Best Time to Spay Your Dachshund
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Here’s the Best Time to Spay Your Dachshund

Updated 06/13/2022 by Ava Jaine

If you plan to have your female Dachshund spayed, it is recommended to wait until they reach a certain growth stage to prevent future health risks and developmental issues.

To tell you the truth, this whole concept of waiting until a certain time to get a Dachshund spayed is new to me.  Many years ago, I had my first two Dachshunds fixed as young pups, per the vet’s recommendation.

Things have changed! I had no idea about the negative effects of fixing a Dachshund puppy too soon.

Here’s the Best Time to Spay Your Dachshund, Why you should wait to spay your Dachshund, and the Dachshund spay age.

Best Time to Spay Your Dachshund
 

When Should A Dachshund Be Spayed?

The best time to get a female Dachshund spayed is a couple of weeks after their first heat is done and before the second heat occurs. 

A female Dachshund can have their first heat anytime between 6-14 months old.

Dachshund Spay Age

At what age should I spay my Dachshund? This can vary depending on when your female Dachshund has their first heat cycle. 

My mini Dachshund, Gretta, experienced her first heat cycle at 9 months old.  We had her spayed when she was 12 months old. 

 

Fact: “Dogs that were neutered — castrated or spayed under a year of age — developed joint disorders that were four times more prevalent than dogs that weren’t neutered under a year of age.” –Dr. Mike Hutchinson, of Animal General Hospital

Why You Should Wait to Spay Your Dachshund

The following issues have been associated with spaying a Dachshund too early: Developmental Issues, Higher Risk of IVDD, Hip Dysplasia, Prone to Disease, and Separation Anxiety Issues.

Developmental Issues

Bone growth abnormalities have been found in doxies that were spayed at an early age.  Experts have noticed that Dachshunds have much taller legs if they are fixed before going through their first heat.

Removing a Dachshund puppy’s hormones before they are fully developed keeps their bone growth plates open longer than usual.  This causes the leg bones to grow longer than they should.

This extra bone growth not only causes a Dachshund to be taller but can also lead to ligament tears and joint disease.

Higher Risk Of IVDD

25% of all Dachshunds are unfortunately cursed with the spinal disease called IVDD. 

Bone growth abnormalities, like extra long legs, were found in Dachshunds who were desexed before their first heat, putting them at a much higher risk for IVDD.

Best Time to Spay Your Dachshund
 

Hip Dysplasia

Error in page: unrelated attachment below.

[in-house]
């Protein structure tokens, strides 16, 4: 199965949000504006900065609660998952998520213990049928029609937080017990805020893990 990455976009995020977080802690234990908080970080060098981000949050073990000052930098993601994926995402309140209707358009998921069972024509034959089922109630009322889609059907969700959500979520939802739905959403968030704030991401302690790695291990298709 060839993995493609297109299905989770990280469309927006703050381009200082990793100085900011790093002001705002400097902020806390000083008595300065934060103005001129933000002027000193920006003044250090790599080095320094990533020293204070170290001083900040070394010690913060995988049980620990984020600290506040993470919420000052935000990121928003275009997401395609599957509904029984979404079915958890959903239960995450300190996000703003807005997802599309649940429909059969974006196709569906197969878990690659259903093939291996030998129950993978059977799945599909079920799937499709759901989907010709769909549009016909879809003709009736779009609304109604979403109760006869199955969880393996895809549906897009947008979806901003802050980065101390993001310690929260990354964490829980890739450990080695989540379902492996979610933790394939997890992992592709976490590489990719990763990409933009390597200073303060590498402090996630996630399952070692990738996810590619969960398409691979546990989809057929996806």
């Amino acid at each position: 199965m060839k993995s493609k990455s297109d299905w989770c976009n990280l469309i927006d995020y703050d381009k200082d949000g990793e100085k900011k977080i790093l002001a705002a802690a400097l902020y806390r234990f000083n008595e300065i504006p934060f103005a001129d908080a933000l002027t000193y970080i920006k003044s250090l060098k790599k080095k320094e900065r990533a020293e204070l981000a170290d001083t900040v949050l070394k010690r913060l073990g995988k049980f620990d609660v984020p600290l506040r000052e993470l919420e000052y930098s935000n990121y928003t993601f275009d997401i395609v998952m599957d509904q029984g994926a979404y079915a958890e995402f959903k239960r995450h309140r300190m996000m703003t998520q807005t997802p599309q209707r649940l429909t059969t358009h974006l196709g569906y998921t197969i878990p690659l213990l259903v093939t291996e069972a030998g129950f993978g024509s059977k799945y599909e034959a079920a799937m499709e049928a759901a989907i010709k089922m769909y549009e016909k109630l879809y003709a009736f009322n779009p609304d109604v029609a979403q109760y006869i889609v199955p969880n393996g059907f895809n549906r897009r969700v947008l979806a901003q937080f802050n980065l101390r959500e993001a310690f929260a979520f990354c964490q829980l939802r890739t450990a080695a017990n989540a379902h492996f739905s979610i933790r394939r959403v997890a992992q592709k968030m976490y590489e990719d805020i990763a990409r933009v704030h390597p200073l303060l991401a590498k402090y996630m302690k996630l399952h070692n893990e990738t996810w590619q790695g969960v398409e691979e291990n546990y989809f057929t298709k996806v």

Dachshunds that were spayed too early are more likely to develop hip dysplasia.  This is due to the removal of a puppy’s hormone-producing organs, which leads to underdeveloped hip joints.

When a Dachshund’s hip joint isn’t properly developed, their hips are more likely to dislocate, causing a limp or a wobble when they walk. 

Over time, this can develop into painful arthritis and lameness in your doxie.

Prone To Disease

Dachshunds who are spayed too soon have a higher rate of infection, disease, and are prone to certain types of cancers.

Many dog shelters and rescues have even noticed the increase of the deadly parvovirus with shelter puppies who were fixed at an early age.

 

Hypothyroidism: The Dachshund dog breed is already extra prone to hypothyroidism, but their chances are even higher if they are fixed too early.

Hypothyroidism is known to cause obesity, hair loss, itchy/dry skin, and high cholesterol.

Heart Tumors:  Tumors on the heart were found more often in female dogs who were fixed too early versus dogs that were intact.  This is known as Hemangiosarcoma (HAS).

Cancer Risks: Many dogs that are spayed too early were diagnosed with cancer at a much younger age than dogs who weren’t.

 

Separation Anxiety

Dachshunds who were desexed too early as pups have an increased chance of severe Separation Anxiety Issues.

Best Time to Spay Your Dachshund
 

Waiting to get your Dachshund spayed after their first heat will reduce the risk of development issues and health risks. 

Disclaimer: The information above is from my own experience with my Dachshund’s vet.  I understand that other veterinarians will have other opinions and methods.  Please consult your own vet for more information.  Please understand that getting your Dachshund spayed at the correct age/time does not mean it will make them Disease Free or IVDD Free.

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References:

Rick Dayton. “New Study Shows Potential Benefits Of Spaying/Neutering Dogs After Age 1.”  KDKA 2 CBS Pittsburg, 14 November 2016, https://pittsburgh.cbslocal.com/